Bank of America, N.A. v. Desert Sands Villas Homeowners' Association et al

Filing 29

ORDER granting 11 Motion to Dismiss without prejudice as to Desert Sands Homeowners' Association. Signed by Judge James C. Mahan on 7/26/2017. (Copies have been distributed pursuant to the NEF - JM)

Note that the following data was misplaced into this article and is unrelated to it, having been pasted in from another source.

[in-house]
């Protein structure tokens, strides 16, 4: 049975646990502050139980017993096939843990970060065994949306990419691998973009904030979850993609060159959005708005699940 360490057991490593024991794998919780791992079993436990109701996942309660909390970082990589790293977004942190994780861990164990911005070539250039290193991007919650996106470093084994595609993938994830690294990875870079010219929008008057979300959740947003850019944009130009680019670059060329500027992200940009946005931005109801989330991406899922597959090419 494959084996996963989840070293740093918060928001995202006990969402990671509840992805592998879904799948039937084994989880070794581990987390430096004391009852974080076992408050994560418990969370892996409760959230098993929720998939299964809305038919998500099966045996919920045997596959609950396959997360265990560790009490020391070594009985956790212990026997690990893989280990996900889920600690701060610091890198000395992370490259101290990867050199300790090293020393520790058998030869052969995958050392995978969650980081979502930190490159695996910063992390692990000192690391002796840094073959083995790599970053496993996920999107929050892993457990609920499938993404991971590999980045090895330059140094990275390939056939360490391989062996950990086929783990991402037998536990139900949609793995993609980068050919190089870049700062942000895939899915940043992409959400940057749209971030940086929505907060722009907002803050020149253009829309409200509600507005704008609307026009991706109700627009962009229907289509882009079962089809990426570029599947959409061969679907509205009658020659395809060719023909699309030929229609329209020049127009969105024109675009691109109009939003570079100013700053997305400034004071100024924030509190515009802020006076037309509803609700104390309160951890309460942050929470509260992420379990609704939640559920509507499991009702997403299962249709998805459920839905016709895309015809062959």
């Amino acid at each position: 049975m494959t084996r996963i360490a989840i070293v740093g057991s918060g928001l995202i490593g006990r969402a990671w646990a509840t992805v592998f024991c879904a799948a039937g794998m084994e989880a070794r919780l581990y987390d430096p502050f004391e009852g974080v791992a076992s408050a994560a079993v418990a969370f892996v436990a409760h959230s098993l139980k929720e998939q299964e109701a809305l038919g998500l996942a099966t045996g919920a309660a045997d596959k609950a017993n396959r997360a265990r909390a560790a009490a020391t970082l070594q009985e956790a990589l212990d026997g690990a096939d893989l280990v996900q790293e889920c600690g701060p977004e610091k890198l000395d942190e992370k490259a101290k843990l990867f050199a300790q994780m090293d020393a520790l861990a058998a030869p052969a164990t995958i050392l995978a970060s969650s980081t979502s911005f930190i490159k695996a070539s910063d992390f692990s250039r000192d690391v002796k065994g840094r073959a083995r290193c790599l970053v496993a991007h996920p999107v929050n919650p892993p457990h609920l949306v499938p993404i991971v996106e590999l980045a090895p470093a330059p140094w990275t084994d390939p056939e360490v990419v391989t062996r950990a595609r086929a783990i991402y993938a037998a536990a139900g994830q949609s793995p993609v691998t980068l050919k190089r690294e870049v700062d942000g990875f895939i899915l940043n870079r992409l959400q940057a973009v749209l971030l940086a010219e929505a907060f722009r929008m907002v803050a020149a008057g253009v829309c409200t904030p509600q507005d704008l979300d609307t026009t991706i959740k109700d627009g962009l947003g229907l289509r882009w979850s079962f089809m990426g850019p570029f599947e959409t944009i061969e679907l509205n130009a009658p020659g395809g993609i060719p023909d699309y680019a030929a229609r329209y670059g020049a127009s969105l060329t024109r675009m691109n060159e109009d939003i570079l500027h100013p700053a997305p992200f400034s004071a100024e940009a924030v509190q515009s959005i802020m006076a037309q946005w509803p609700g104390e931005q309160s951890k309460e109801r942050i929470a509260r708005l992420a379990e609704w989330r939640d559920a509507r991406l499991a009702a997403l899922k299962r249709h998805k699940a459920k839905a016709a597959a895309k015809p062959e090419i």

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1 2 3 4 UNITED STATES DISTRICT COURT 5 DISTRICT OF NEVADA 6 *** 7 BANK OF AMERICA, N.A., 8 Plaintiff(s), 9 10 11 Case No. 2:16-CV-1992 JCM (NJK) ORDER v. DESERT SANDS VILLAS HOMEOWNERS’ ASSOCIATION, et al., Defendant(s). 12 13 14 15 16 17 18 19 20 21 22 23 24 25 26 27 28 James C. Mahan U.S. District Judge Presently before the court is defendant Desert Sands Villas Homeowners’ Association’s (the “HOA”) motion to dismiss. (ECF No. 11). Plaintiff Bank of America, N.A. (“BANA”) filed a response (ECF No. 15), and the HOA filed a reply (ECF No. 21). I. Introduction This case involves competing interests in the real property at 854 Stainglass Lane in Las Vegas, Nevada 89110 after a nonjudicial HOA foreclosure sale. (ECF No. 11). Notably, BANA’s complaint alleges that BANA had attempted tender, which was purportedly refused by an agent of the HOA. (ECF No. 1). BANA asserts four claims in the present case: (1) Quiet title/declaratory judgment against all defendants; (2) breach of Nevada Revised Statutes (“NRS”) § 116.1113 against the HOA and co-defendant Nevada Association Services, Inc. (“NAS”); (3) wrongful foreclosure against the HOA and NAS; and (4) injunctive relief against co-defendant Mr. Chun. (ECF No. 1). Here, the HOA argues, inter alia, that BANA has not complied with NRS 38.310’s mediation requirement and that BANA’s arguments and allegations in favor of its quiet title claim are insufficient to support the claim. See (ECF No. 11). 1 II. Legal Standard 2 The court may dismiss a plaintiff’s complaint for “failure to state a claim upon which relief 3 can be granted.” Fed. R. Civ. P. 12(b)(6). A properly pled complaint must provide “[a] short and 4 plain statement of the claim showing that the pleader is entitled to relief.” Fed. R. Civ. P. 8(a)(2). 5 Although rule 8 does not require detailed factual allegations, it does require more than labels and 6 conclusions. Bell Atl. Corp. v. Twombly, 550 U.S. 544, 555 (2007). Furthermore, a formulaic 7 recitation of the elements of a cause of action will not suffice. Ashcroft v. Iqbal, 556 U.S. 662, 8 677 (2009) (citation omitted). Rule 8 does not unlock the doors of discovery for a plaintiff armed 9 with nothing more than conclusions. Id. at 678–79. 10 To survive a motion to dismiss, a complaint must contain sufficient factual matter to “state 11 a claim to relief that is plausible on its face.” Id. A claim has facial plausibility when the plaintiff 12 pleads factual content that allows the court to draw the reasonable inference that the defendant is 13 liable for the misconduct alleged. Id. When a complaint pleads facts that are merely consistent 14 with a defendant’s liability, and shows only a mere possibility of entitlement, the complaint does 15 not meet the requirements to show plausibility of entitlement to relief. Id. 16 In Iqbal, the Supreme Court clarified the two-step approach district courts are to apply 17 when considering a motion to dismiss. Id. First, the court must accept as true all of the allegations 18 contained in a complaint. However, this requirement is inapplicable to legal conclusions. Id. 19 Second, only a complaint that states a plausible claim for relief survives a motion to dismiss. Id. 20 at 678. Where the complaint does not permit the court to infer more than the mere possibility of 21 misconduct, the complaint has “alleged – but not shown – that the pleader is entitled to relief.” Id. 22 at 679. When the allegations in a complaint have not crossed the line from conceivable to 23 plausible, plaintiff's claim must be dismissed. Twombly, 550 U.S. at 570. 24 25 26 27 28 James C. Mahan U.S. District Judge The Ninth Circuit addressed post-Iqbal pleading standards in Starr v. Baca, 652 F.3d 1202, 1216 (9th Cir. 2011). The Starr court held: First, to be entitled to the presumption of truth, allegations in a complaint or counterclaim may not simply recite the elements of a cause of action, but must contain sufficient allegations of underlying facts to give fair notice and to enable the opposing party to defend itself effectively. Second, the factual allegations that are taken as true must plausibly suggest an entitlement to relief, such that it is not -2- unfair to require the opposing party to be subjected to the expense of discovery and continued litigation. 1 2 3 4 5 6 7 8 Id. III. Discussion A. Wrongful foreclosure and NRS 116.1113 claims This court has previously held that claims of wrongful foreclosure and violation of NRS 116.1113 stemming from bad faith are subject to NRS 38.310’s mediation requirement and will be dismissed as unexhausted unless completion of mediation by the parties can be shown by the plaintiff. See, e.g., Bank of Am., N.A. v. Travata & Montage at Summerlin Ctr., No. 2:16-cv-345- 9 JCM-GWF, 2017 WL 936625, at *2–5 (D. Nev. Mar. 9, 2017) (“Moreover, nothing in NRS 38.330 10 provides that the Nevada Real Estate Division’s (‘NRED’) failure to appoint a mediator within 60 11 12 13 14 15 16 17 18 19 20 21 22 23 24 25 26 days constitutes exhaustion, nor does the statute place the burden on NRED to complete mediation within a specified period of time.”). BANA has made no such showing here. See (ECF Nos. 1, 15). Therefore, these claims will be dismissed as unexhausted. B. Injunctive relief as a claim Despite BANA’s formulation of this request as a claim, injunctive relief is a remedy, not a cause of action. See, e.g., Ajetunmobi v. Clarion Mortg. Capital, Inc., 595 Fed. Appx. 680, 684 (9th Cir. 2014) (citation omitted); see also (ECF No. 1). Therefore, this claim will be dismissed. C. Quiet title BANA asserts the following arguments, allegations, or implications, inter alia, in favor of its quiet title claim: (1) NRS chapter 116 creates a violation of due process; (2) BANA incorrectly presumes to have standing to assert a Supremacy Clause challenge based upon the case’s potential impact on the Federal Housing Administration (“FHA”) insurance program when the FHA is not a party to this case, and its purported interest is not clearly challenged; (3) Nevada allows no other way to satisfy the super-priority lien without explicitly identifying the amount owed on that portion of the HOA lien; (4) the sale was commercially unreasonable simply because the sales price was 27 arguably low; (5) that “[a]ny alleged factual issue concerning actual notice is irrelevant”; and (6) 28 a bankruptcy proceeding’s automatic stay applies to the property. James C. Mahan U.S. District Judge -3- This court has held that NRS 38.310’s mediation requirement does not apply to claims for 1 2 quiet title. See, e.g., Travata & Montage at Summerlin Ctr., 2017 WL 936625, at *2–3. 3 Importantly here, BANA has indicated that it had actual notice of the foreclosure proceedings. See 4 (ECF No. 1) (discussing attempted tender). 5 Next, this court holds that BANA has not shown that it has standing to assert the automatic 6 stay’s protection. See In re Popp, 323 B.R. 260, 267 (B.A.P. 9th Cir. 2005) (citing In re Pecan 7 Groves of Arizona, 951 F.2d 242, 245 (9th Cir. 1991)) (“[T]he automatic stay ‘is intended solely 8 to benefit the debtor estate.’” (emphasis added)); see also (ECF Nos. 1, 15). 9 The court has confronted BANA’s allegations and arguments before, in materially similar 10 circumstances, and found them insufficient to support a claim of superior interest in the real 11 property at issue. See, e.g., Bank of Am., N.A. v. Valley View Meadows Homeowners Ass’n, Inc., 12 No. 2:16-cv-275-JCM-CWH, 2017 WL 2870087, at *4–8 (D. Nev. July 5, 2017); Bank of Am., 13 N.A. v. Ann Losee Homeowners Ass’n, No. 2:16-cv-407-JCM-CWH, 2017 WL 2192968, at *5 (D. 14 Nev. May 18, 2017); Bank of Am., N.A. v. Sunrise Ridge Master Homeowners Ass’n, No. 2:16-cv- 15 00381-JCM-PAL, 2017 WL 1843702, at *5 (D. Nev. May 5, 2017); see also Nev. Rev. Stat. § 16 40.010; Nationstar Mortg., LLC v. Maplewood Springs Homeowners Ass’n, No. 2:15-cv-1683- 17 JCM-CWH, 2017 WL 843177, at *12 (D. Nev. Mar. 1, 2017) (discussing the deed-of-trust holder’s 18 pre-foreclosure options to prevent a sale).1 Thus, none of plaintiff’s claims, as they are currently 19 asserted, survive the HOA’s motion to dismiss.2 See (ECF No. 1). 20 IV. Conclusion 21 In sum, the HOA’s motion to dismiss will be granted (ECF No. 11), and all of BANA’s 22 claims—in their current iteration—will consequently be dismissed (ECF No. 1). This order does 23 24 25 26 27 1 Although the instant motion is one for dismissal and not summary judgment, the court finds that the content of the complaint merits no deviation from previous rulings’ implications regarding the practical pleading requirements in the context of a non-judicial HOA foreclosure sale where plaintiff’s actual notice of the sale is apparent from the complaint. See (ECF No. 1). This court will not consider BANA’s request for leave to amend. See LR IC 2-2(b) (“For each type of relief requested or purpose of the document, a separate document must be filed and a separate event must be selected for that document.”). 2 28 James C. Mahan U.S. District Judge -4- 1 not resolve the claims asserted in Nevada New Builds, LLC’s counterclaim against BANA (ECF 2 No. 13). 3 Accordingly, 4 IT IS HEREBY ORDERED, ADJUDGED, and DECREED that the HOA’s motion to 5 6 7 8 dismiss (ECF No. 11) be, and the same hereby is, GRANTED without prejudice. DATED July 26, 2017. __________________________________________ UNITED STATES DISTRICT JUDGE 9 10 11 12 13 14 15 16 17 18 19 20 21 22 23 24 25 26 27 28 James C. Mahan U.S. District Judge -5-